https://the-race.com/formula-1/how-2021 ... e-verdict/
The most impressive car is the Red Bull. That isn’t a surprise, but just how good it looks in the hands of Max Verstappen is startling.
He is able to turn in with absolute commitment and carry the speed into the apex, but most breathtakingly he can get on the power decisively earlier than anyone – seemingly without a hint of wheelspin.
Last year’s Red Bull was tricky to master and Verstappen did so brilliantly. But as Lewis Hamilton said earlier in the day, Red Bull is a different beast this year and Verstappen looks completely at one with it. Regardless of the stopwatch, the poise of the Red Bull RB16B on track screamed class of the field.
But there is a caveat in the form of Mercedes. In Hamilton’s hands, the Mercedes is relatively subdued and it’s some time before he appears remotely interested in attacking on turn in.
Then as he picks up the pace, the car’s limitations did appear to show. It’s clear Hamilton isn’t turning in as decisively as Verstappen, but how much of that is the fact he doesn’t need to given this is testing and how much is down to the rear-end instability is difficult to be sure of.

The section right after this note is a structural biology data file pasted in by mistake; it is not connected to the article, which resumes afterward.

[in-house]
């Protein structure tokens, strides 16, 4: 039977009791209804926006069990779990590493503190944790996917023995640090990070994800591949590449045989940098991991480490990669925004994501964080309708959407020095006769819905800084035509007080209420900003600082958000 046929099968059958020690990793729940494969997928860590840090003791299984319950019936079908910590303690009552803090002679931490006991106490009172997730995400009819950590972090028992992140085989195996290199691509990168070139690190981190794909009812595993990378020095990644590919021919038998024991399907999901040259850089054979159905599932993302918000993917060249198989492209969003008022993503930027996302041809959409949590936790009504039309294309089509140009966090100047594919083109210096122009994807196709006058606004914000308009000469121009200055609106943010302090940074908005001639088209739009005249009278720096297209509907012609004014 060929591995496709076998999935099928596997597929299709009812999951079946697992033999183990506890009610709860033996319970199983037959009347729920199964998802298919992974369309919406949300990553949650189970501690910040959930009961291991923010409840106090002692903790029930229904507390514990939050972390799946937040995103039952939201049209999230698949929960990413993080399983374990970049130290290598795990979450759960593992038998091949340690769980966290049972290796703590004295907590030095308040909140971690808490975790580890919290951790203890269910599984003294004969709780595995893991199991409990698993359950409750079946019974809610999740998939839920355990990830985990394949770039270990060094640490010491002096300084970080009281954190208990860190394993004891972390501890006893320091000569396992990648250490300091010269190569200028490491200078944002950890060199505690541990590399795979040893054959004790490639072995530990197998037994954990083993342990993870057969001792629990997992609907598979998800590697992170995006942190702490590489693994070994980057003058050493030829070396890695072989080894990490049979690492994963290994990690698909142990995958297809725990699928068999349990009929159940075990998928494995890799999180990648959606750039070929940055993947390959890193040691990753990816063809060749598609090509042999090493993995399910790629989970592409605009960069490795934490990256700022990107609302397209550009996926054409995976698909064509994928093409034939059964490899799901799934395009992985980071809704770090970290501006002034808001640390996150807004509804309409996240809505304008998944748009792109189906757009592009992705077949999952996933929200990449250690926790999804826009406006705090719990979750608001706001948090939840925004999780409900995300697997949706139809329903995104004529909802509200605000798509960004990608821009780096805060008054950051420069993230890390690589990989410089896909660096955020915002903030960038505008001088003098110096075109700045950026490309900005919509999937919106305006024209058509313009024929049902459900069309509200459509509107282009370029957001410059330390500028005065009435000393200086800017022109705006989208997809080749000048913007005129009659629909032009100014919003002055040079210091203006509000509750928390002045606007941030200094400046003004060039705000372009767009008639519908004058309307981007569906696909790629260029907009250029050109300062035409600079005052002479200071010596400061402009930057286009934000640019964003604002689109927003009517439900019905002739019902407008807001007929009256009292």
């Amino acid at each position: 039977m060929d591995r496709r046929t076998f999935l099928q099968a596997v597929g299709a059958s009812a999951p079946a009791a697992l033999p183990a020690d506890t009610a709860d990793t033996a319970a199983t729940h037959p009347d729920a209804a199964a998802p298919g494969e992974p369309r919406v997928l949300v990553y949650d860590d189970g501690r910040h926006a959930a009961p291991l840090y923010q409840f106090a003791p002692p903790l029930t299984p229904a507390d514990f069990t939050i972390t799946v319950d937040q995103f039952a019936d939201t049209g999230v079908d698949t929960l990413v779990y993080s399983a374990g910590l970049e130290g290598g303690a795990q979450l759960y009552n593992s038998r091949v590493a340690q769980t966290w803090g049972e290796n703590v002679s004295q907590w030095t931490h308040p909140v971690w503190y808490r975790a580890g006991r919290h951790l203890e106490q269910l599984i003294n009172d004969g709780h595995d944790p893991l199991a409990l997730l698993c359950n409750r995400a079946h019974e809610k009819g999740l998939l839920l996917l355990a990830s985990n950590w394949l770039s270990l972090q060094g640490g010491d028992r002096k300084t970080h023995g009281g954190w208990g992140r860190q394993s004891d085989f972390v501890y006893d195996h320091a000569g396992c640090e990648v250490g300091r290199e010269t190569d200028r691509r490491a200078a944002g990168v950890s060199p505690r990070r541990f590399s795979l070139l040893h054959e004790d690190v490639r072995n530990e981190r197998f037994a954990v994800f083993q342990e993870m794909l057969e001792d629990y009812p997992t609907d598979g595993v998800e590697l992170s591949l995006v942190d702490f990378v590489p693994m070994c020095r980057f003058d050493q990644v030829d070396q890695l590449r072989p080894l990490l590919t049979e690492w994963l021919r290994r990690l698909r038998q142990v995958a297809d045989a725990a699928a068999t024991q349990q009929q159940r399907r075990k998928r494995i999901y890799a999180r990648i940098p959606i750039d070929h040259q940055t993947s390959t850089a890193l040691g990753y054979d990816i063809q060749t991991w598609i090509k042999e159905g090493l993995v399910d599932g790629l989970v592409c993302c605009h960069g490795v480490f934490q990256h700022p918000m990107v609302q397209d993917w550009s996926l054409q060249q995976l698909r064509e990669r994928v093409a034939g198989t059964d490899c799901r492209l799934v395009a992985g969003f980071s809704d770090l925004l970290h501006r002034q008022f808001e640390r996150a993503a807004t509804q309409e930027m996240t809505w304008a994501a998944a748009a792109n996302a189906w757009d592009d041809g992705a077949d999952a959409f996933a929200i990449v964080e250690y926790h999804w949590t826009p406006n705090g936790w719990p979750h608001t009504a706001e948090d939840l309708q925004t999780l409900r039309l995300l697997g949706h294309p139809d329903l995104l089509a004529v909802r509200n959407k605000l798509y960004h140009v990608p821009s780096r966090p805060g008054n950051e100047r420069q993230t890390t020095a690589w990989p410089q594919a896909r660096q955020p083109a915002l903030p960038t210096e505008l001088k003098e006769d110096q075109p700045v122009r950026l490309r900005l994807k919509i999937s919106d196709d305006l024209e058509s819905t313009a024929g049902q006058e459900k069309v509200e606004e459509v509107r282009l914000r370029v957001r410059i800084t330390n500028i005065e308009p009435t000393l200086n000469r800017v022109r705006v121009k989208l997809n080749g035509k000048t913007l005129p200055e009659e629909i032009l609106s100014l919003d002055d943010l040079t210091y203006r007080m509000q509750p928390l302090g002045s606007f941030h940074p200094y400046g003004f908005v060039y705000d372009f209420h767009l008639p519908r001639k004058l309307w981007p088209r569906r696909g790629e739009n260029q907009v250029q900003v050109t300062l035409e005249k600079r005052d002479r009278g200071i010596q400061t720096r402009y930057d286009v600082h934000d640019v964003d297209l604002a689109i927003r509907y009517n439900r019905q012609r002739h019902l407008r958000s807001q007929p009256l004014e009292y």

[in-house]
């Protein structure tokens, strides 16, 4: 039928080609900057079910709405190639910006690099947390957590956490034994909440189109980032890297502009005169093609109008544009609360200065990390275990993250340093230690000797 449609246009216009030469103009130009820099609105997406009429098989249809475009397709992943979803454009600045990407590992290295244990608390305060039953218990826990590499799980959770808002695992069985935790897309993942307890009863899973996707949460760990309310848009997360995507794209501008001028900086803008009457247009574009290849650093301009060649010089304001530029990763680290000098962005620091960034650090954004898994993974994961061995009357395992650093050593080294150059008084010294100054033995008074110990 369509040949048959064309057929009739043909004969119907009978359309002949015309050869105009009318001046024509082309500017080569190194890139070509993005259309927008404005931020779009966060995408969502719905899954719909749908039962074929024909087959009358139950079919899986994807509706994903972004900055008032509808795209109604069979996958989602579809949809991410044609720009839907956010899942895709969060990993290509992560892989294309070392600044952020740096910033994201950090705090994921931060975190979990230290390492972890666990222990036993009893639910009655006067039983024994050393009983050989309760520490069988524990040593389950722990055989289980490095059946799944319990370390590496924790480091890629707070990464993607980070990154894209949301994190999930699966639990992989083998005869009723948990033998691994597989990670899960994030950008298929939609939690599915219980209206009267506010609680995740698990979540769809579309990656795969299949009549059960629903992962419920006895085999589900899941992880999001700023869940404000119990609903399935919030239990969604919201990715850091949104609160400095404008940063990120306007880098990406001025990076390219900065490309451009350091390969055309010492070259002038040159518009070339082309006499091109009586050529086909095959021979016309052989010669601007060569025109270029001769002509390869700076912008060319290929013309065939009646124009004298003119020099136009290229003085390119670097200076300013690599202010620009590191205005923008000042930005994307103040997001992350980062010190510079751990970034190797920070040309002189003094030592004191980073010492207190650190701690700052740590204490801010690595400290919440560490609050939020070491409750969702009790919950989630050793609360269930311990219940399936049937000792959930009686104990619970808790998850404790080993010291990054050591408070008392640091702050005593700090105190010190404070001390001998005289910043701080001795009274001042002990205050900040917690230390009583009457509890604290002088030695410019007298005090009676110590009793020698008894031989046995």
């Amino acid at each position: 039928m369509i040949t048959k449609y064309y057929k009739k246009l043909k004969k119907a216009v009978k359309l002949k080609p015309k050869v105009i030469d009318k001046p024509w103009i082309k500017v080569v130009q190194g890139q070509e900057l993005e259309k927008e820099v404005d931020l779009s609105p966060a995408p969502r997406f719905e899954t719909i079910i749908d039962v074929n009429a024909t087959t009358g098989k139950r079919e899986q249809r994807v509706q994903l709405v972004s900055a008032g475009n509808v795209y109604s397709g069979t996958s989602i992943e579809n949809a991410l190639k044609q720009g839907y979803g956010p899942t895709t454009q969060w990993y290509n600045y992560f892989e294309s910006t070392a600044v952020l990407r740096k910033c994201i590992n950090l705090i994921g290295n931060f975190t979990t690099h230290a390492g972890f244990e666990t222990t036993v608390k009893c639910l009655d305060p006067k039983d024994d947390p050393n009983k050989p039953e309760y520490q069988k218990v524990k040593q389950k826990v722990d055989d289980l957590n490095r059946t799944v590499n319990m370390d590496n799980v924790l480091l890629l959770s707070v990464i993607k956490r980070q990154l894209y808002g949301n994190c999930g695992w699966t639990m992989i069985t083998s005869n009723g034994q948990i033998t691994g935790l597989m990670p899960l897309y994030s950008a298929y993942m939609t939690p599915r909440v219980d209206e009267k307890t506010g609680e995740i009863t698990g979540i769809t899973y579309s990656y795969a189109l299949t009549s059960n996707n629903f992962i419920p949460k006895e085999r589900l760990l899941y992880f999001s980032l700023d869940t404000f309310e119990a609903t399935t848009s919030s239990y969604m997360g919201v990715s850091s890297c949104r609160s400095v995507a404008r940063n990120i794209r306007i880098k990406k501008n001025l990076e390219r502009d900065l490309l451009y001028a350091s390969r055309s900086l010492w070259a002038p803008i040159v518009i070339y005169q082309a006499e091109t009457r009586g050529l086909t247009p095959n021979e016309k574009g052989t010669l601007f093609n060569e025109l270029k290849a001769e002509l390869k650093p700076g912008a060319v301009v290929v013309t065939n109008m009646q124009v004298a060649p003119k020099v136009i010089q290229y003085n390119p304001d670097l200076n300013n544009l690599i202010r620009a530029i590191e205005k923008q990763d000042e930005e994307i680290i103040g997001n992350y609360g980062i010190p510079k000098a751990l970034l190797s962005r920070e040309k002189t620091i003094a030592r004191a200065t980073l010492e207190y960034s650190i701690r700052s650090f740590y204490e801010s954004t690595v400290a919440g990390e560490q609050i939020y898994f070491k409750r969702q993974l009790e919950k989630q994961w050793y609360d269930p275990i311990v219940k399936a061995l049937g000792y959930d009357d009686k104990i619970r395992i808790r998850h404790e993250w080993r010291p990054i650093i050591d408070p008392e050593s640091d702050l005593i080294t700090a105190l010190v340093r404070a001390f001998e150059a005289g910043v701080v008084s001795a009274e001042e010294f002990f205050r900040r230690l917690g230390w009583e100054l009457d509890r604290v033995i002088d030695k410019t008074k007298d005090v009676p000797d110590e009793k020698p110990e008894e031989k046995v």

Most likely, it’s a little of both. Hamilton never commits to the corner like Verstappen, but he is pushing and the contrast on traction is also clear. While the Red Bull is planted, the Mercedes squirms in the corner exit as Hamilton feeds in.
Remember, one of the areas where the new aerodynamic regulations can hurt is in terms of traction and that supports the suggestion that the Mercedes rear end is the issue. This was a strength of the car last year but it could be hurting in all phases of the corner in 2021.
This is definitely not the Mercedes W12 either at its lightest or driven at its hardest, so it’s not a like-for-like comparison with the Red Bull. But it is lacking compared to the Red Bull.
The question is, how much and will it be resolved by the time qualifying gets under way for the first race of the season in Bahrain when we get the first completely representative lap times?
The ace in the midfield pack is the McLaren. Daniel Ricciardo appears confident under braking and in corner entry. While plenty of drivers have moments, the McLaren rolls serenely through. For a car that was a little sensitive to the wind last year, that’s an encouraging development.
Overall, the Mercedes-engined MCL35M is a step behind the Red Bull in terms of catching the eye, but it responds to Ricciardo and giving him the balance he needs to carry the speed into the apex without struggling to rotate the car.
But the driver who gave up that car to switch to Ferrari, Carlos Sainz Jr, isn’t having such a good time.
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